Idaho Prison Leaders Tighten Public Record Exemptions
BOISE, Idaho (AP) — The Idaho Board of Correction has tightened and clarified some restrictions on what documents can be released under the Idaho Public Records Act, including security camera information and inmate visitor logs.
IDOC Director Josh Tewalt said the effort was needed so that the department's longstanding policy of denying public record requests for the number and location of security cameras would be in writing, preventing any differing interpretations.
Tewalt also recommended that the board include security camera footage in the exemptions, saying that IDOC policy is to deny all requests for that footage as well. Prison officials fear someone could use the information to determine which areas of a prison facility aren't covered by security cameras, making it easier to hide illicit activity.
"What we've been talking about internally, is that you have some kind of broad authority that has been interpreted differently at various points in the past," Tewalt said during the board meeting Monday.
He asked the board to consider "the kind of information that you would want to see protected and the info that you think the public has the right to know. In this case, I think, with the security cameras, I'm struggling to find a reason for a member of the public to want that specific information."
But board members Dodds Hayden and David McClusky stopped short of including the footage in their motion to expand the exemptions, instead focusing on camera locations, inmate trust accounts and some other documents. When making the motion, Hayden mentioned that security footage that was publicized in the past showing a violent beating was of interest to the public.
Security camera footage from Idaho's prisons has occasionally been at the center of major breaking news stories, sometimes leading to government efforts to improve prison operations. Visitor logs and messages between inmates and people outside of prison have also at times become the subject of news stories in Idaho.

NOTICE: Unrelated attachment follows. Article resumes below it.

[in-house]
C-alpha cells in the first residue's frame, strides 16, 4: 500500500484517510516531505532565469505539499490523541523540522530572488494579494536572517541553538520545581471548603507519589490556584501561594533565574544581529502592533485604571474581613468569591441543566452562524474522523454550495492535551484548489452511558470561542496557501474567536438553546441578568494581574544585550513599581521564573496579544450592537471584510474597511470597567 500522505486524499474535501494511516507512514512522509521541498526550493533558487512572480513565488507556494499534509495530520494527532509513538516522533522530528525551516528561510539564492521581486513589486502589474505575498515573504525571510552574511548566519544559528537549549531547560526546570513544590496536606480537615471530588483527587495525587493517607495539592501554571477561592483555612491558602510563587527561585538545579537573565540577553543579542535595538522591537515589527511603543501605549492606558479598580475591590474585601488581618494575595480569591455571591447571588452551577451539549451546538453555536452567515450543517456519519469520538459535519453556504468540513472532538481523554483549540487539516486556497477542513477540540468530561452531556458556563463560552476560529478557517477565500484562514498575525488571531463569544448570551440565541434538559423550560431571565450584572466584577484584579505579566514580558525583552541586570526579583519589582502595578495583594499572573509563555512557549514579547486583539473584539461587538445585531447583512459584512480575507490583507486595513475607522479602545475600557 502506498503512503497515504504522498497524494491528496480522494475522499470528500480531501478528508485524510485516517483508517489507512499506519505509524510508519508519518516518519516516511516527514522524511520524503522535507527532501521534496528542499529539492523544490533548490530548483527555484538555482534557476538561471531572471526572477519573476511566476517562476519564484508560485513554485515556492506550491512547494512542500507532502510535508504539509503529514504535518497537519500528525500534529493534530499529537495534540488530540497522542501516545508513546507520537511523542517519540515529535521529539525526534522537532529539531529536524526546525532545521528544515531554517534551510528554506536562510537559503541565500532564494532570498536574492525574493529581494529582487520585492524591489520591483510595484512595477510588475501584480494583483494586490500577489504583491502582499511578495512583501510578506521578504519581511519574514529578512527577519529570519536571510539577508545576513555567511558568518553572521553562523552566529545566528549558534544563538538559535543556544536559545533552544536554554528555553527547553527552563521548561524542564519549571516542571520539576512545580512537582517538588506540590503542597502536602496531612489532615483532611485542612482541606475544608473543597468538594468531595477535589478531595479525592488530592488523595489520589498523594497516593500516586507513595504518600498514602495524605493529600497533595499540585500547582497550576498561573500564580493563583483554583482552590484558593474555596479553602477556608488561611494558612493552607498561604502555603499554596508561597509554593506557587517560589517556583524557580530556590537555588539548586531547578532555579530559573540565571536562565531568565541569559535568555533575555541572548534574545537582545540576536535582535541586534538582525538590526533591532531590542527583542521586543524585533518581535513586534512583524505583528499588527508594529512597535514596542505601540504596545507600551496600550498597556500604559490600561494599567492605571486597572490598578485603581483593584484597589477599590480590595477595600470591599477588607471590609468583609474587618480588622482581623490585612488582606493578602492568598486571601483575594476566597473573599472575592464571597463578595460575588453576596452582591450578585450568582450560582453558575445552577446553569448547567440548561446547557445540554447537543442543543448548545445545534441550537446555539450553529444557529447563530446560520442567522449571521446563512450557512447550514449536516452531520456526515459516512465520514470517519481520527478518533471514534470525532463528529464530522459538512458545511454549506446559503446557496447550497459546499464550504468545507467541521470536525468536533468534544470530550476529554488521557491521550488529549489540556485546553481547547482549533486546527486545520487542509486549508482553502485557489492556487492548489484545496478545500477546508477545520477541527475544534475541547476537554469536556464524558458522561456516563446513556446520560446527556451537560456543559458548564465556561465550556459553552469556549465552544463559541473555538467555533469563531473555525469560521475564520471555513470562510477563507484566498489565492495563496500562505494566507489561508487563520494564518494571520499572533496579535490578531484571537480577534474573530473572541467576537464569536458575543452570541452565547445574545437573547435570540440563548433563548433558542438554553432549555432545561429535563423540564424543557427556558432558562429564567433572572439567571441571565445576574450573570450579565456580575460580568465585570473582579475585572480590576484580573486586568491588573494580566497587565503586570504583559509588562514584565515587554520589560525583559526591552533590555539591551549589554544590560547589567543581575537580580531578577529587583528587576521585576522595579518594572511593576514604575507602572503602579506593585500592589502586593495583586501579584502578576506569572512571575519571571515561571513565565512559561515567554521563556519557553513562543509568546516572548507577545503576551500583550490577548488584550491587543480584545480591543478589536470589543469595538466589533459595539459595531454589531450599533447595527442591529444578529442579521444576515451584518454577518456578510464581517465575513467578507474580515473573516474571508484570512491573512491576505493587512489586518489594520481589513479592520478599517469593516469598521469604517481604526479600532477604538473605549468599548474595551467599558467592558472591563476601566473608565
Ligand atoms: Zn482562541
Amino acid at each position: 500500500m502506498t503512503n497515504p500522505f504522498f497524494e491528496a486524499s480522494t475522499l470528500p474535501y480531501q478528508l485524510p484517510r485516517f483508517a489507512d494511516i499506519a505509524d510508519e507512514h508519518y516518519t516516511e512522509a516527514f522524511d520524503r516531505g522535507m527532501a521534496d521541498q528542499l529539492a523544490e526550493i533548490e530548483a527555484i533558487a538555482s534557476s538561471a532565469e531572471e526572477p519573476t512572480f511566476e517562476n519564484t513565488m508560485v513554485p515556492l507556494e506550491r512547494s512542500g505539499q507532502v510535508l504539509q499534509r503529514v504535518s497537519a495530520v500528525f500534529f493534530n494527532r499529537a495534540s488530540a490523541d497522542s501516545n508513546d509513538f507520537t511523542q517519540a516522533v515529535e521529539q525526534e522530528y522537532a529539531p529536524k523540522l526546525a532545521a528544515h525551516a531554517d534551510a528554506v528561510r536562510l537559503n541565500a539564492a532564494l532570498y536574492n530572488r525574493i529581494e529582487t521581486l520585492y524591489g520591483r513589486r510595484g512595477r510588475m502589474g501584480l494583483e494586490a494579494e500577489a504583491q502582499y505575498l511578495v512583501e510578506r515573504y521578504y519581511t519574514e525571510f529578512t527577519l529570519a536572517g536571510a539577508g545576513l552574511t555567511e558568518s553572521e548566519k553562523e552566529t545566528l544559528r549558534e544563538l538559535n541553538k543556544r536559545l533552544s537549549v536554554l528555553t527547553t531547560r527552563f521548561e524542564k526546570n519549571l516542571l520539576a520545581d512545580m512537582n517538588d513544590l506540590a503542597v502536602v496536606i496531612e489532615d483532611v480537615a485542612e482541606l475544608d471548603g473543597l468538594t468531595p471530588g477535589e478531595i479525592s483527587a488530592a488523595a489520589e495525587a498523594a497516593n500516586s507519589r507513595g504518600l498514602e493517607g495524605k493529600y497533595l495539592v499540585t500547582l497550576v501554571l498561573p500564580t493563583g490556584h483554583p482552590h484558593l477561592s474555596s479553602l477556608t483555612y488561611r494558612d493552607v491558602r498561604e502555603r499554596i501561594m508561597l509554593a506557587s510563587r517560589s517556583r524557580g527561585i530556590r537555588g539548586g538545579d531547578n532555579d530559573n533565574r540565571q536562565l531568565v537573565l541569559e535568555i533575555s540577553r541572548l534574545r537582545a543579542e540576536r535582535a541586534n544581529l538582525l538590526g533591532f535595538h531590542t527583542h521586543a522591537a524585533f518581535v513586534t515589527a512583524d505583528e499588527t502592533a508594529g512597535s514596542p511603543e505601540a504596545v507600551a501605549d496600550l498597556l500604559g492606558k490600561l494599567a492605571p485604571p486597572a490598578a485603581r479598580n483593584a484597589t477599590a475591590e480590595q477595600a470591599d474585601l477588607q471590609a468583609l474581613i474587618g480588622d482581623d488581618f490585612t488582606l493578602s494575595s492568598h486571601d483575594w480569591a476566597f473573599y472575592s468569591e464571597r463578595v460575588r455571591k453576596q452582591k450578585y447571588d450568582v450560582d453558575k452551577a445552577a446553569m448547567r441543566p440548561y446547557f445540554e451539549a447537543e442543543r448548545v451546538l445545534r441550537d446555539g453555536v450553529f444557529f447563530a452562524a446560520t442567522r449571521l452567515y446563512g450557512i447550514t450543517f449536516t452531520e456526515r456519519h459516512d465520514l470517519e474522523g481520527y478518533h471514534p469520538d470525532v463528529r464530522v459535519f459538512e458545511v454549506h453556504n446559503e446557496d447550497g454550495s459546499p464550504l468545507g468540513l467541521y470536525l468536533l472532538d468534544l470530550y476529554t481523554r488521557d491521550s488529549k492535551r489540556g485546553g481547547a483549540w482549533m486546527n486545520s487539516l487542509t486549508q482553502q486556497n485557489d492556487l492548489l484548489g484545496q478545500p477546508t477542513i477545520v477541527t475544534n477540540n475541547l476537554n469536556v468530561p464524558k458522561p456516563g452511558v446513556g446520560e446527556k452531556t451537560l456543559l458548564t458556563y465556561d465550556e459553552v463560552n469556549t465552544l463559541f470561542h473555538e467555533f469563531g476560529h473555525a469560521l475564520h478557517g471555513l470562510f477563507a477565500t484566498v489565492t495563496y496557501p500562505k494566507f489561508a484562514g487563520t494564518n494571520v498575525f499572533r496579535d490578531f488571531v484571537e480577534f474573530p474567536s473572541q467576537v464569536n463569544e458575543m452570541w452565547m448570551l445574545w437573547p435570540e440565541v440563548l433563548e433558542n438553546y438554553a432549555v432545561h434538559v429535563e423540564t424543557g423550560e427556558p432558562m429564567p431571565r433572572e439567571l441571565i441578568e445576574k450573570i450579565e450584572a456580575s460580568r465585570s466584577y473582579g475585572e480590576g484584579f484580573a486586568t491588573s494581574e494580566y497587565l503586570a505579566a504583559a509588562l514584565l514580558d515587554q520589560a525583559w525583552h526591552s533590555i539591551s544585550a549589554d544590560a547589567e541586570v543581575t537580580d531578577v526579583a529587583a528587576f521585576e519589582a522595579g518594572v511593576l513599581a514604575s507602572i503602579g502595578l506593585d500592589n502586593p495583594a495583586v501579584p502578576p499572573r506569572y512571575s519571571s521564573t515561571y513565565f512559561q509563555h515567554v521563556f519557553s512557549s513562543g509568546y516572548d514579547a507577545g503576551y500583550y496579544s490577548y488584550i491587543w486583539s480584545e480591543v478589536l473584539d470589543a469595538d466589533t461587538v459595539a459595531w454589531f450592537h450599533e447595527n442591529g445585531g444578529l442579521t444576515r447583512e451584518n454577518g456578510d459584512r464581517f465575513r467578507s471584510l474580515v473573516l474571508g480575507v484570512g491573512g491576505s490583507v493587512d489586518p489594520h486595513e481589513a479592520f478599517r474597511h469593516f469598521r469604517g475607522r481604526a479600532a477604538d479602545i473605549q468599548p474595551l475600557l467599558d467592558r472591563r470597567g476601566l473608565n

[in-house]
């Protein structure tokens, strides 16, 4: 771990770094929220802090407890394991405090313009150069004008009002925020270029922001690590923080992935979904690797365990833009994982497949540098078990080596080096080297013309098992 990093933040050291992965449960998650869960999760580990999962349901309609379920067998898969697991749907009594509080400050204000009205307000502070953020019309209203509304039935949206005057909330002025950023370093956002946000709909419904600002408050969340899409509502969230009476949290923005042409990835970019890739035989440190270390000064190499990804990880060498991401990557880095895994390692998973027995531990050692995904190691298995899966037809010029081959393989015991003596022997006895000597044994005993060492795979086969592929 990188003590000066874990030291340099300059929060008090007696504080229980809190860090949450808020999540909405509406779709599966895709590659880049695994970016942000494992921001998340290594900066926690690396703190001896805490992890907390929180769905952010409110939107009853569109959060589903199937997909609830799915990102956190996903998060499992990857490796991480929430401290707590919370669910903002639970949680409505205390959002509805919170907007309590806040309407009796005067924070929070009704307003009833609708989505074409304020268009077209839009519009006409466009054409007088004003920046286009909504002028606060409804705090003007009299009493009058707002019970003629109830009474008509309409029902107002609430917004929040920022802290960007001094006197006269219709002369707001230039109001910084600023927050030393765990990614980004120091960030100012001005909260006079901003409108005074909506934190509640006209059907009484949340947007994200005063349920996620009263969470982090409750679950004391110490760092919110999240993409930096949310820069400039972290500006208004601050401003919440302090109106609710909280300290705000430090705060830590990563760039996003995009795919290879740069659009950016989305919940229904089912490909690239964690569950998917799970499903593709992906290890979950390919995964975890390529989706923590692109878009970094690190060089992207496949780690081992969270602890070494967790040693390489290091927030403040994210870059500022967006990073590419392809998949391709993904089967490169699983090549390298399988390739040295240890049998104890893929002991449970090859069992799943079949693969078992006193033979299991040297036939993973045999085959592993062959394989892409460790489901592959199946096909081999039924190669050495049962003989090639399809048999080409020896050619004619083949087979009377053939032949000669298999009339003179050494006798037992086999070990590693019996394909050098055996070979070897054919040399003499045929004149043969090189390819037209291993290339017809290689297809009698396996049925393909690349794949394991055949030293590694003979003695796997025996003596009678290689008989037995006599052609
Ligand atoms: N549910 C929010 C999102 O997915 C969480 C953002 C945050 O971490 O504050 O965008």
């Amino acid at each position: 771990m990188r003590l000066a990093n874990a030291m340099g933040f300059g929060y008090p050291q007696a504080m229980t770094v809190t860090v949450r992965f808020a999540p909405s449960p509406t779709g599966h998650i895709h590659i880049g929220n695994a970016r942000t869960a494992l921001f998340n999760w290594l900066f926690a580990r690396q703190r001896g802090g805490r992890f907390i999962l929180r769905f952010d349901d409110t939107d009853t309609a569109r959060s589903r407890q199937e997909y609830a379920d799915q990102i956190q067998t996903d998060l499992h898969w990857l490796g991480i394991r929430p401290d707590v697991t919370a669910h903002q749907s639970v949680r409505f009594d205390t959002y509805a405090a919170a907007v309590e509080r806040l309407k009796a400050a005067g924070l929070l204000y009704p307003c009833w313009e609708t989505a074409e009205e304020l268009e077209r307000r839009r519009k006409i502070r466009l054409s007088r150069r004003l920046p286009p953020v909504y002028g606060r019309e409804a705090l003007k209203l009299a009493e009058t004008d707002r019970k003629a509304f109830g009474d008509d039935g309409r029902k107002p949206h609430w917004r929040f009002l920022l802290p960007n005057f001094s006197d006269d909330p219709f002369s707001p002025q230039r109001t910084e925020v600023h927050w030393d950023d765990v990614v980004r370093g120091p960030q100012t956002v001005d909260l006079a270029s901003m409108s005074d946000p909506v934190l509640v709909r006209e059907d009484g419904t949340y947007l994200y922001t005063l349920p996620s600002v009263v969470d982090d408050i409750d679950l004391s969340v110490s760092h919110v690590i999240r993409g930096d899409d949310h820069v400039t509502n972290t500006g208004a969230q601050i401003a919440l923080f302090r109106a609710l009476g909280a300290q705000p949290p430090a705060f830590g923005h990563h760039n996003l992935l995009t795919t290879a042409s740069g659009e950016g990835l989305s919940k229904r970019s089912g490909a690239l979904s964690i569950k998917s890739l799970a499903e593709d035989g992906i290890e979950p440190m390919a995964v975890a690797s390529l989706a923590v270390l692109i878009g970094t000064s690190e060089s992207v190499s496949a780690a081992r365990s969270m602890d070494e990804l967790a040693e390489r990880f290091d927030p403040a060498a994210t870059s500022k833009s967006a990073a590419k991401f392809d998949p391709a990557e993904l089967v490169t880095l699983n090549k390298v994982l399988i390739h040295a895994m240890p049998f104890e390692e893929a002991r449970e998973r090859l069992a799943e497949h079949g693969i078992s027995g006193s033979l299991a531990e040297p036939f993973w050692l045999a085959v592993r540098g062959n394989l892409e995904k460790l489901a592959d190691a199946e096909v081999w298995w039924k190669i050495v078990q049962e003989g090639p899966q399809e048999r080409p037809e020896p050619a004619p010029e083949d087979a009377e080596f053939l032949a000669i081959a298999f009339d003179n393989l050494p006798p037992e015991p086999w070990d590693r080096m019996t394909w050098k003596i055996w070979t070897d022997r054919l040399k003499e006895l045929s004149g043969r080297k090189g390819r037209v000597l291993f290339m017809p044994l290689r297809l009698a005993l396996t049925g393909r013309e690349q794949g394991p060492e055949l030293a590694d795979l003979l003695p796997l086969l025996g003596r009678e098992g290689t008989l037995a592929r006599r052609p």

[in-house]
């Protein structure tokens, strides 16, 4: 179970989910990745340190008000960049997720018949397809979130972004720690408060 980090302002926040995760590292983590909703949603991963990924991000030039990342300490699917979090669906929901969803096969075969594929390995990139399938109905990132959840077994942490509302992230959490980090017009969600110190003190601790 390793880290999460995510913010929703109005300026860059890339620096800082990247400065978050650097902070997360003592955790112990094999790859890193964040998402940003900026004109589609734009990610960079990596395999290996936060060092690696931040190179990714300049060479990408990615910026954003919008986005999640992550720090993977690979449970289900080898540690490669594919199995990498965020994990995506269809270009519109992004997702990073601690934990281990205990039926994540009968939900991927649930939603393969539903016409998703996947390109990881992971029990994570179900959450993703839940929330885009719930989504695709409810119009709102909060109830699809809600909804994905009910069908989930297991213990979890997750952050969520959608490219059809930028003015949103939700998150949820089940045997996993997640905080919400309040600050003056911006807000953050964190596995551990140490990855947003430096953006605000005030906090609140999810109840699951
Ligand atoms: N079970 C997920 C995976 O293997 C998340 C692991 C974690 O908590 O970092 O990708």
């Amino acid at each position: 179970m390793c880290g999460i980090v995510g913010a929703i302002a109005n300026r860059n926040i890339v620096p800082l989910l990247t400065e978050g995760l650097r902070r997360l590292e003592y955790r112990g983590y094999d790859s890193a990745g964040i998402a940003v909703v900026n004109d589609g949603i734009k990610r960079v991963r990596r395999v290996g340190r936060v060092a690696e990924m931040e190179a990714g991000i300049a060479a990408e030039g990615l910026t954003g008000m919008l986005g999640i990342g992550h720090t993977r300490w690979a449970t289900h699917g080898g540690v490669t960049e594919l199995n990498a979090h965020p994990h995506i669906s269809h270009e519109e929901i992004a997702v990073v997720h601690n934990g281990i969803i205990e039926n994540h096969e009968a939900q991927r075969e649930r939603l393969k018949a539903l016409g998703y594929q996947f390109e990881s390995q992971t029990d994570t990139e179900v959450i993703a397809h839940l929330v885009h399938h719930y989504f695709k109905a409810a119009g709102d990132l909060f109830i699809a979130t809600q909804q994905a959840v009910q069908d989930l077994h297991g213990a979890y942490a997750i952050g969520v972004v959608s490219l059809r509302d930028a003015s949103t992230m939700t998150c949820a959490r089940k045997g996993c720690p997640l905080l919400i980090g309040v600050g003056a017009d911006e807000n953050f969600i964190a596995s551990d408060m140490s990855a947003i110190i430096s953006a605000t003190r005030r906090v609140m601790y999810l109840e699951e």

News organizations typically obtain those videos and documents when they are used in court, but expanding the board's rules to include footage would have made that more difficult. That's because Idaho court rules say documents declared exempt from disclosure under state law can be sealed in criminal or civil proceedings.
The new rules, which must be approved by the Idaho Legislature next year, make the following things exempt:
-Security camera locations
-Inmate visitor logs and visitor information
-Inmate telephone logs
-Inmate electronic messages to include email, photos, e-cards and video grams
-Inmate trust account information
-Offender GPS records and information
Ritchie Eppink, an attorney with the ACLU of Idaho, said the rule change amounted to the department trying to exploit the limited discretion afforded it under state law. The ALCU is currently representing University of Idaho law professor Aliza Cover in a lawsuit against the IDOC over access to lethal injection records.
"They don't keep very good records and they withhold records for no good reason," Eppink said. "It's deeply concerning that you have a Board of Correction seeking to expand even further what the Board of Correction is going to keep from the public in a state where we value transparency."